The acclaimed filmmaker lands in hot water with Miramax after he shared plans to release The Tarantino NFT Collection that he worked on with officials at SCRT Labs and the Secret Network.

AceShowbiz - Quentin Tarantino is in legal hot water after announcing he'll release seven NFTs (non-fungible tokens) based on his hit 1994 movie "Pulp Fiction".

The filmmaker shared the news of The Tarantino NFT Collection earlier this month (November 2021), revealing the digital keepsakes would include scenes that never made it into the final cut of the classic, starring Uma Thurman, Samuel L. Jackson, and John Travolta.

Now bosses at the film's distributor, Miramax, the studio founded by shamed producer Harvey Weinstein and his brother Bob, have reportedly sent Tarantino a cease-and-desist letter regarding the project.

"Tarantino's conduct has forced Miramax to bring this lawsuit against a valued collaborator in order to enforce, preserve, and protect its contractual and intellectual property rights relating to one of Miramax's most iconic and valuable film properties," legal papers obtained by The Hollywood Reporter read.

"Left unchecked, Tarantino's conduct could mislead others into believing Miramax is involved in his venture. And it could also mislead others into believing they have the rights to pursue similar deals or offerings, when in fact Miramax holds the rights needed to develop, market, and sell NFTs relating to its deep film library."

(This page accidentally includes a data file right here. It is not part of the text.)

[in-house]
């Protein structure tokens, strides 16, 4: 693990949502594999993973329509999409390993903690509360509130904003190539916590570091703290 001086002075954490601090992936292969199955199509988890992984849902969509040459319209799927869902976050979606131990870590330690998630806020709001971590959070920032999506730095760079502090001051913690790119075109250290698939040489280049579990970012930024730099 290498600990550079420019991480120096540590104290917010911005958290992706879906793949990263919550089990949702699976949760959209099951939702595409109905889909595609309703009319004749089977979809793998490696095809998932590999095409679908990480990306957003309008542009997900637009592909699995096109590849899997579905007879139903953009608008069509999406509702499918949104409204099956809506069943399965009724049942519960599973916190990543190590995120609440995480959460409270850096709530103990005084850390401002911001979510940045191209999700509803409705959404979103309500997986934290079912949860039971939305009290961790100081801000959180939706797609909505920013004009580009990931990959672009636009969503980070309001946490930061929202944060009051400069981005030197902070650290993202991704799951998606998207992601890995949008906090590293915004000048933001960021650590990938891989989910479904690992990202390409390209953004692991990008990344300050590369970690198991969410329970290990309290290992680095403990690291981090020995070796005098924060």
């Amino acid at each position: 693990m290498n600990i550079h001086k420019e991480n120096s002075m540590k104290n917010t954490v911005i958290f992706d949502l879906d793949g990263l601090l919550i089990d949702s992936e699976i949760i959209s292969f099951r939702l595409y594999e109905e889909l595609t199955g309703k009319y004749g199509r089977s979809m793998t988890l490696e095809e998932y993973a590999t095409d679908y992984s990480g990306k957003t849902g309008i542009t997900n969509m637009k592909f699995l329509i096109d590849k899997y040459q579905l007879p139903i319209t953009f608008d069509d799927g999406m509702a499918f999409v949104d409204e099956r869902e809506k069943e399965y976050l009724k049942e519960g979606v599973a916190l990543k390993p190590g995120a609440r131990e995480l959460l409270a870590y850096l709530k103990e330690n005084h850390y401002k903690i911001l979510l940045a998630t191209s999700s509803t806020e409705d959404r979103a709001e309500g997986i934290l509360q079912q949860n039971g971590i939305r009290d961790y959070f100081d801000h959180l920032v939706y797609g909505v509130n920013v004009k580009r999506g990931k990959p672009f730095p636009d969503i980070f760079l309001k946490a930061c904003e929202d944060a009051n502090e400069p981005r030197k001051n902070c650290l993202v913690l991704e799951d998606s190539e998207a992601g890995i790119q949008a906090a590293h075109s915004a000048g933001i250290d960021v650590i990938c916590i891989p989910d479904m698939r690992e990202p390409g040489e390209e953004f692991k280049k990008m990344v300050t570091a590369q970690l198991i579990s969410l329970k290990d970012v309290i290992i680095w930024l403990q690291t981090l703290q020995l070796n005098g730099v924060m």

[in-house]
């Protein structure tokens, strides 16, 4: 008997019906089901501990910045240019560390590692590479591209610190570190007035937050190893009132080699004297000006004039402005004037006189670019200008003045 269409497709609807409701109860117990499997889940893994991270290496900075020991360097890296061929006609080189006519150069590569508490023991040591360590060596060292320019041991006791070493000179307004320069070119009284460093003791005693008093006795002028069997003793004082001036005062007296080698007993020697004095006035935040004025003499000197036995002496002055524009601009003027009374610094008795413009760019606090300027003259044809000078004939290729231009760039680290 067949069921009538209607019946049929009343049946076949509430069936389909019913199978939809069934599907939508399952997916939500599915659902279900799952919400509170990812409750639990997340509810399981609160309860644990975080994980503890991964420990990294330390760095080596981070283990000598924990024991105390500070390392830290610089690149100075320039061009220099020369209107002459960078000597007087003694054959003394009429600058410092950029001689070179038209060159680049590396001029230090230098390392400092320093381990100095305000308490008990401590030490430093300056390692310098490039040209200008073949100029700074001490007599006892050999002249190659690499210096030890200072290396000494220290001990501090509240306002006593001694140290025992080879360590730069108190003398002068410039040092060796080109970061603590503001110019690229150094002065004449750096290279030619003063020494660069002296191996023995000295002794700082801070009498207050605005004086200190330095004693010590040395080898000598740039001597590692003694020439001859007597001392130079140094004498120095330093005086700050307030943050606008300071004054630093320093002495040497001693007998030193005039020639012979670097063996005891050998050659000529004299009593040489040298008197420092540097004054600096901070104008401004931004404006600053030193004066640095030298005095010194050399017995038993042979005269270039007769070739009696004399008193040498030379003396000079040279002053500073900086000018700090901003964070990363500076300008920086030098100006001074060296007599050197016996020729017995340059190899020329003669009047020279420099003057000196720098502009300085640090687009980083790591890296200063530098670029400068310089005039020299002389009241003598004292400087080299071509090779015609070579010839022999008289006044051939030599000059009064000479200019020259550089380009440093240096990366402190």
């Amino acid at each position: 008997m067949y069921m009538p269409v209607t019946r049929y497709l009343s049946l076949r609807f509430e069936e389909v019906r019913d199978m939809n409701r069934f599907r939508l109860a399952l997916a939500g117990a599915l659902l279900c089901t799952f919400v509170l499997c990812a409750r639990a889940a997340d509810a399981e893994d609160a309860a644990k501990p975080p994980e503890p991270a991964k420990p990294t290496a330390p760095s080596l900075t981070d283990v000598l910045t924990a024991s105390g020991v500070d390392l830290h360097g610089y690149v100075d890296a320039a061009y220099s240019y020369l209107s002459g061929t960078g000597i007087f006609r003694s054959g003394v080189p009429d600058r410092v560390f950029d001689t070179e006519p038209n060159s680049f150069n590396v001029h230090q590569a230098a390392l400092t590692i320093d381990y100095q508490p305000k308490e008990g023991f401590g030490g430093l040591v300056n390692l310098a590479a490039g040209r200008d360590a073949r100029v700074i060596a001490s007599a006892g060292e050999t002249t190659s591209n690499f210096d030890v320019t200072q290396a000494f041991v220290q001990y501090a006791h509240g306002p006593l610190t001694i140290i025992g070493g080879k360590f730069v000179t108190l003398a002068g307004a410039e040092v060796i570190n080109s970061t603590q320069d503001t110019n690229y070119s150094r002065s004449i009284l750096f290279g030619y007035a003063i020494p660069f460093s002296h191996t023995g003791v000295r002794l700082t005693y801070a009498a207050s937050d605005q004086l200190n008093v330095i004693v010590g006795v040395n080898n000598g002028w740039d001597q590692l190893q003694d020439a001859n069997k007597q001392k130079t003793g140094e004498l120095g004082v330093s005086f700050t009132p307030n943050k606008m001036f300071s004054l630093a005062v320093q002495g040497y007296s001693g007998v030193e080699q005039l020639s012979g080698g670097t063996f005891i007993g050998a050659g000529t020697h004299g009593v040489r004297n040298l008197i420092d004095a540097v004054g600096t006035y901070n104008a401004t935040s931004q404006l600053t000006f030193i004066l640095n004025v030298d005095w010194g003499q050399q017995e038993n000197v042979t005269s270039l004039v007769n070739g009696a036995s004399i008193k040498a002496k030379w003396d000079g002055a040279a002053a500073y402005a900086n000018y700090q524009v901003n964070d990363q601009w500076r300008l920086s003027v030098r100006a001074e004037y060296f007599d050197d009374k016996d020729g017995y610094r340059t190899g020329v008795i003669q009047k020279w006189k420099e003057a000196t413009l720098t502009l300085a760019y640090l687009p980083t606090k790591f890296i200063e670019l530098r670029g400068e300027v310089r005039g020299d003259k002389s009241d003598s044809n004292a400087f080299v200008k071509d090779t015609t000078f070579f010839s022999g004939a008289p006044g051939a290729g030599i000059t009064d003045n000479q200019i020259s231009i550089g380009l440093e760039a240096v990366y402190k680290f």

Tarantino is working on the venture with officials at SCRT Labs and the Secret Network, with the NFTs reportedly featuring "secret" embedded content, visible only to purchasers.

Sources tell the outlet Tarantino's original contract for "Pulp Fiction" awarded the co-writer and director some of the rights to the film, such as "soundtrack album, music publishing, live performance, print publication (including, without limitation, screenplay publication, 'making of' books, comic books and novelization, in audio and electronic formats as well, as applicable), interactive media, theatrical and television sequel and remake rights, and television series and spinoff rights."

Tarantino's lawyer is fighting back, asserting his client is acting within his "Reserved Rights", which include "screenplay publication."

But in a statement obtained by The Hollywood Reporter, Miramax attorney Bart Williams writes, "This group chose to recklessly, greedily, and intentionally disregard the agreement that Quentin signed instead of following the clear legal and ethical approach of simply communicating with Miramax about his proposed ideas."

"This one-off effort devalues the NFT rights to 'Pulp Fiction', which Miramax intends to maximize through a strategic, comprehensive approach. Miramax will defend all of its rights in regard to its library, including rights relating to NFTs, and will not allow Quentin's representatives to deceive others into believing they have the authority to make similar deals in violation of the rights agreements they signed."

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